The most influential people in my life besides my parents are my grandparents… mainly my Grandma and Teita. Now I’m not going to choose which one was the best grandparent, but I will tell you the differences that these two women had were so great, it was a miracle that they could be in the same room together. Actually, now that I think of it, they were very good friends!
Like all Teitas, food was the main focus of their lives. It was everything to my Teita. It showed love of family and she loved to feed us all. She would wake up at 5 a.m. every morning and cook huge pots of Kusa and Warak Dawali for all 3 of her daughters’ families. She made sure that all of her grandchildren ate well and grew up on her cooking.
I would love afternoon visits from my Teita when she would bring us taboulleh and kibbe or whatever she decided to make that day. My grandma, who incidentally lived 2 houses down from me, made me feel lucky if she heated me up a can of Spaghetti O’s. I love American food and BBQ’s too, but to me growing up with food made by my Teita was the best part of being half-Arab.
Teitas are not all perfect though (thank goodness she is not alive to read this, God Bless her), because at Christmas, I was definitely happy to have an American grandmother who knew the importance of what any American kid wanted for Christmas: TOYS! While a hand-knit sweater made by Teita was nice, my Grandma loaded me up with at least 20 presents to open. They were always new Barbie Dolls or Easy Bake Ovens. My Teita didn’t understand why giving toys to a kid were so important as it wasn’t part of her beliefs, and she thought we were too little to appreciate it. One year, I even got a broken watch from Teita because she thought I wouldn’t notice. ”Look, it’s like toy! You can pretend it works!”
Communication with my grandmothers was as totally opposite as it gets. My Teita spoke to me in Arabic. She wanted to teach me the language. My grandma was quiet, but I could talk to her for days about things in my life and I didn’t have to back up and translate or draw a picture of it.
On my Arab side of the family, we greet everyone with a double kiss, and it doesn’t matter if you’ve never the person before. I always kissed as a hello and goodbye because that is the custom I was raised on. However, being that I am not fully Arab, I tried this on my American side of the family, and it was not as warmly received. My grandma would say “Oh, here comes the kisser!” when I would come visit. Then, I just knew that I needed to put that custom away when I was at my grandma’s house, but then I went into full kissing mode at Teita’s house. I learned really quick how to adapt to my surroundings like a true survivor!
I never knew how much my Teita had her nose into everything my mom did until I got married and started my own family. From how to treat your husband to raising your kids, they are so involved (more like interfering, but I’m trying to be nice). Arab grandmothers are the true matriarchs of the family and they call the shots. I couldn’t imagine having two Teitas. They would be over our house constantly trying to outdo each other. The cooking alone would have made me obese by age 6.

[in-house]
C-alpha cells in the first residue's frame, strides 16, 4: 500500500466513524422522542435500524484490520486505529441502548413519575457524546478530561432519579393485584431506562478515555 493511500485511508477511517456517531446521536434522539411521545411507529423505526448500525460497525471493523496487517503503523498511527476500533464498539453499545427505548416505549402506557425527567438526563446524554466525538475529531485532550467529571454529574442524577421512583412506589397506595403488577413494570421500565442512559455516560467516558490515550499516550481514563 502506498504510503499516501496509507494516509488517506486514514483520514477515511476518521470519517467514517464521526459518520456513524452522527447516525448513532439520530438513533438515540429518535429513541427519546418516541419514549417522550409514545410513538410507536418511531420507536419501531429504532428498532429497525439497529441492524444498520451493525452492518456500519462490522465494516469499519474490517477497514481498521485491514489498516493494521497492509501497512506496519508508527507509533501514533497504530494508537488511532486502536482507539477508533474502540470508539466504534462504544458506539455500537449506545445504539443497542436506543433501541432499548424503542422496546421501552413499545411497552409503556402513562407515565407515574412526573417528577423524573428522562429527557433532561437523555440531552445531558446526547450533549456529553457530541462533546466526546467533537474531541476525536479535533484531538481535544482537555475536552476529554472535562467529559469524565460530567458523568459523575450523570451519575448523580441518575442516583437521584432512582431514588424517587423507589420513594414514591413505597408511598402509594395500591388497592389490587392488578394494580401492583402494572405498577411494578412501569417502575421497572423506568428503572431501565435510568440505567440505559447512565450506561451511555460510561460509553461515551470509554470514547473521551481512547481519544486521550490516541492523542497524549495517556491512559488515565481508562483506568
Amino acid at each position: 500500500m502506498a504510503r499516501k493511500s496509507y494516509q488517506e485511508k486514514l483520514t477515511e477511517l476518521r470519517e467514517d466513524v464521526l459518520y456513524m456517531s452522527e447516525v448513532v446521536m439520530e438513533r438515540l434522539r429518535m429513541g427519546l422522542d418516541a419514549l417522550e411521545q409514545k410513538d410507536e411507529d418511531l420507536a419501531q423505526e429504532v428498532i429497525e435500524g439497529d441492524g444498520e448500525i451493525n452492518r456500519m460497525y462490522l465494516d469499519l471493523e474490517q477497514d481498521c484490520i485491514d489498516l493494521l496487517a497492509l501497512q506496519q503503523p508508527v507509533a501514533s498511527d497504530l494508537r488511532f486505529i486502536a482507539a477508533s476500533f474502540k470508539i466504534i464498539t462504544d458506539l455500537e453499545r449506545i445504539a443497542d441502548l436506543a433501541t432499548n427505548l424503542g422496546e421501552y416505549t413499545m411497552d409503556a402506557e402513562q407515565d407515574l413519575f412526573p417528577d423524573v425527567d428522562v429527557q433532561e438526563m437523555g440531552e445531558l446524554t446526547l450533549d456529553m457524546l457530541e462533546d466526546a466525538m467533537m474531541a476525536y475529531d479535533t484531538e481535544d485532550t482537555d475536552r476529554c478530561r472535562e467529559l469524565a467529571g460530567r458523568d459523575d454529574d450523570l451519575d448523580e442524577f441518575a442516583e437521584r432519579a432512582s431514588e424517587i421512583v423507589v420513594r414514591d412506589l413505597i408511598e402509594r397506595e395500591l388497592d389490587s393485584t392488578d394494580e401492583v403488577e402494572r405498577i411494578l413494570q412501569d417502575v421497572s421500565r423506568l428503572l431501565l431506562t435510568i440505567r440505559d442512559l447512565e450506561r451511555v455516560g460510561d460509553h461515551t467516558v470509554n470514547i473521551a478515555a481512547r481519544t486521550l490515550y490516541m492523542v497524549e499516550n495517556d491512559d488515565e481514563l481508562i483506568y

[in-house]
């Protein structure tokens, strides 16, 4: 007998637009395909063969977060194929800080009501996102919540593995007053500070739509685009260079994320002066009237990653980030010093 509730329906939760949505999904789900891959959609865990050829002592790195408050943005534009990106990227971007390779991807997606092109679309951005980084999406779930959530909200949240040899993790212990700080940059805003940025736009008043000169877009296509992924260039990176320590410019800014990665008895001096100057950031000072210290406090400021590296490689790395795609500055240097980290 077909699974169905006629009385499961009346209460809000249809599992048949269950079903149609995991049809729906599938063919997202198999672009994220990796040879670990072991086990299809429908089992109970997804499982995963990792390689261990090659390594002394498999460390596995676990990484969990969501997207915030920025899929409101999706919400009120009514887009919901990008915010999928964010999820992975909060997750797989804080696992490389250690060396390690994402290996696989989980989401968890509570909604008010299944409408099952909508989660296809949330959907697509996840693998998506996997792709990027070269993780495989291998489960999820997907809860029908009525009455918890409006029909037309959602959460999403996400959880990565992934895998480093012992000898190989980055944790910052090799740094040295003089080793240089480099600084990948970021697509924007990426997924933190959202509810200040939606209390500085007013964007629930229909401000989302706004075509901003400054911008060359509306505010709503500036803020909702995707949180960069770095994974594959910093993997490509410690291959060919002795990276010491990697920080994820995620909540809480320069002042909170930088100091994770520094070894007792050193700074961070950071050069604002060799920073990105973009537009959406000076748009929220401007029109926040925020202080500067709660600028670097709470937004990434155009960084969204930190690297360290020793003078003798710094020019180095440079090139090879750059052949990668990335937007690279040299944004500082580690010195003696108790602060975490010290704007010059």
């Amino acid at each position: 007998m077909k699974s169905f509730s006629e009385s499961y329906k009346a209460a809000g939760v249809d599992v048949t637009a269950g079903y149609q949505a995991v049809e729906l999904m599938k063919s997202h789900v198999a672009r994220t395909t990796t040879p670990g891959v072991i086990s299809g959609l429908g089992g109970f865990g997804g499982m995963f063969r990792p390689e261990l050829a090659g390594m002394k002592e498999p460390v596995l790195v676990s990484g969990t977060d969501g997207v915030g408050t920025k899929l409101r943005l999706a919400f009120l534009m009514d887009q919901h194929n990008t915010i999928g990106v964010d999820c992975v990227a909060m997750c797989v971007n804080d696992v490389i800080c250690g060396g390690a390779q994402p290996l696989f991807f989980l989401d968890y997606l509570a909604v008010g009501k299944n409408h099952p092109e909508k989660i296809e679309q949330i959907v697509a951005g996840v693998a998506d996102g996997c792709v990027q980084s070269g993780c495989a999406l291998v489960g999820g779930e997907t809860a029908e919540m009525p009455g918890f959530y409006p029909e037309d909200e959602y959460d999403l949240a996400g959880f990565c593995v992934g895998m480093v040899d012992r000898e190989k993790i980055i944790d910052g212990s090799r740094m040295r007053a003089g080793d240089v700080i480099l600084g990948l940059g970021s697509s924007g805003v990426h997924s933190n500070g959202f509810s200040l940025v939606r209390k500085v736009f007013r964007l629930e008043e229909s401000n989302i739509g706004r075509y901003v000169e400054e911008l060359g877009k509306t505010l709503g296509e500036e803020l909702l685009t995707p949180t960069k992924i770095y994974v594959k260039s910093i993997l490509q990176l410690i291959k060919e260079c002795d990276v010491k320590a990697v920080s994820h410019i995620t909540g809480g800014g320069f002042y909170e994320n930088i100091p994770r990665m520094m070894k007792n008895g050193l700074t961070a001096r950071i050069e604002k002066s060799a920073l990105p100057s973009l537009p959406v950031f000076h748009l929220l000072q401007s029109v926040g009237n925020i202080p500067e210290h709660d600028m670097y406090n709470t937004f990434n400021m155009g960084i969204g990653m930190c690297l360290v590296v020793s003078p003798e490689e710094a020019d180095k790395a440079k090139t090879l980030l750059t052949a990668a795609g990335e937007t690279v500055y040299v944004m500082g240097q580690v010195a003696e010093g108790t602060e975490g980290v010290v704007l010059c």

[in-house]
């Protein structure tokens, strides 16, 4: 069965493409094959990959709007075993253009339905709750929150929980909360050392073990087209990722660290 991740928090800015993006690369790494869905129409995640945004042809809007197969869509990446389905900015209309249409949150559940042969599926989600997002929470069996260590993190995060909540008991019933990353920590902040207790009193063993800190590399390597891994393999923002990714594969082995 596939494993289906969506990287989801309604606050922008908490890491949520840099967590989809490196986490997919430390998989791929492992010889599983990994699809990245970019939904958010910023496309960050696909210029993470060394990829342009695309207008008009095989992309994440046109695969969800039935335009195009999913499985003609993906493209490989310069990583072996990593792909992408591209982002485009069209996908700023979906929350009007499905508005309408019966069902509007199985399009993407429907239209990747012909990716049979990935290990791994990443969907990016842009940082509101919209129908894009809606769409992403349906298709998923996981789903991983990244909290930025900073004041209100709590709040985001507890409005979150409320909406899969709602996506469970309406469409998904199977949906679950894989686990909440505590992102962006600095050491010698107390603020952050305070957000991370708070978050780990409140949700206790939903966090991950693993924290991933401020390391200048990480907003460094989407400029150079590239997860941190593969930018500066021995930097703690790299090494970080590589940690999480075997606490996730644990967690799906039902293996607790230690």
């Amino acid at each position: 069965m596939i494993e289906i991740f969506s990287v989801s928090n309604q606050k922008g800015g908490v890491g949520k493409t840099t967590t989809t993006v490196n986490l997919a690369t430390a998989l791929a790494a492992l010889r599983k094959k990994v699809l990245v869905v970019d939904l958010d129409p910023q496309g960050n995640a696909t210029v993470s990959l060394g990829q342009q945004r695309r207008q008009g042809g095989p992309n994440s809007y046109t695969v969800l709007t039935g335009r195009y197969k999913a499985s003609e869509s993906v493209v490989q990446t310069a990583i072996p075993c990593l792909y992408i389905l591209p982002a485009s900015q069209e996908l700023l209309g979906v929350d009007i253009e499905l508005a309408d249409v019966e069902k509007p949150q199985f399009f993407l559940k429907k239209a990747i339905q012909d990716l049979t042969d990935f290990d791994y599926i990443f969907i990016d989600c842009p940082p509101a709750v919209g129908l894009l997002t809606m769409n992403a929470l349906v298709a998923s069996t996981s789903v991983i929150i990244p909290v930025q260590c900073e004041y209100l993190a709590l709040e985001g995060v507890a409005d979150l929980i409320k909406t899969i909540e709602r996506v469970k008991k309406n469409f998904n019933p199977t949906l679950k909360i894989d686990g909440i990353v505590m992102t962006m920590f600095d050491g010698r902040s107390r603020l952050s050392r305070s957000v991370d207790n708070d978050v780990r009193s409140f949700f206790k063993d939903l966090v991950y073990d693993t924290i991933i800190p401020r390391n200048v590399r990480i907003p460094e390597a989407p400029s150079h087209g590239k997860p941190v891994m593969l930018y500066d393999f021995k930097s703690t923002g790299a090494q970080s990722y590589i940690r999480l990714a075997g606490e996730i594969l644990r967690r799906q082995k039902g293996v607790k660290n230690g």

As for the American grandma, she was always behind the scenes. She was there if you needed her, but she didn’t want to bother my mom. She never interfered with my parents’ marriage and didn’t try to give unwanted advice in child rearing. She was always neutral and stayed out of their business as much as possible. I never understood why, but maybe it had something to do with my Teita and not wanting to interfere with her interfering.
These two women had different ways of life, but to me, everything made sense. The best part of their time together is when they went to the “old country” back in the 80’s. My grandmother loved the whole experience, the culture, the family, and the food. My Teita took her to every cousin’s house, and they even traveled to Egypt too. When they got back from the trip, I could tell they became the best of friends. My Teita would make her the same dishes of food that my grandmother had enjoyed overseas. The look on my Teita’s face when my grandma asked for the recipe was priceless! Grandma didn’t know that Arabic women never wrote down recipes.
Up until my Teita passed away, I had never seen my grandma get emotional. It was something that most Americans just don’t do. At the funeral, I told her that she was my only grandma left. I was taken by surprise that my grandma actually gave me a hug and kiss! I think my Teita may have rubbed off on her! Several years later, even in the last days of my grandma’s life, she wanted to eat Warak Dawali again… and even after she tasted it she said it wasn’t as good as my Teita’s.
Great article. “Look, it’s like toy!” Still laughing…
You are a great stoty teller and took me down a much missed visit with aunt ellen. You are the best combination of an american and wonderful arab women.
Michelle, I, too, am a nous-nous kid and my mother’s maiden name is Kemp. I had a teita who was Circassian and a grandma who was American of English and Scottish descent, and the latter would tell me and my sisters that my Circassian teita gave her a ring I admired. Although the two women never met, it was interesting to imagine what their first meeting would have been like. I should also add that I have some Irish and Arab blood to add to the mix. ;-)
That is such a coincidence! Thank you!
Wonderful story of love and tolerance. God keep them best friends in heaven.
I think they are having fun, playing bingo together and eating baklava! :)
Excellent story! Reading it felt like a stroll down memory lane of my upbringing.
Great story! As a chilean-palestinian I was deeply touched.
Very nice article. Thanks for sharing this wonderful experience.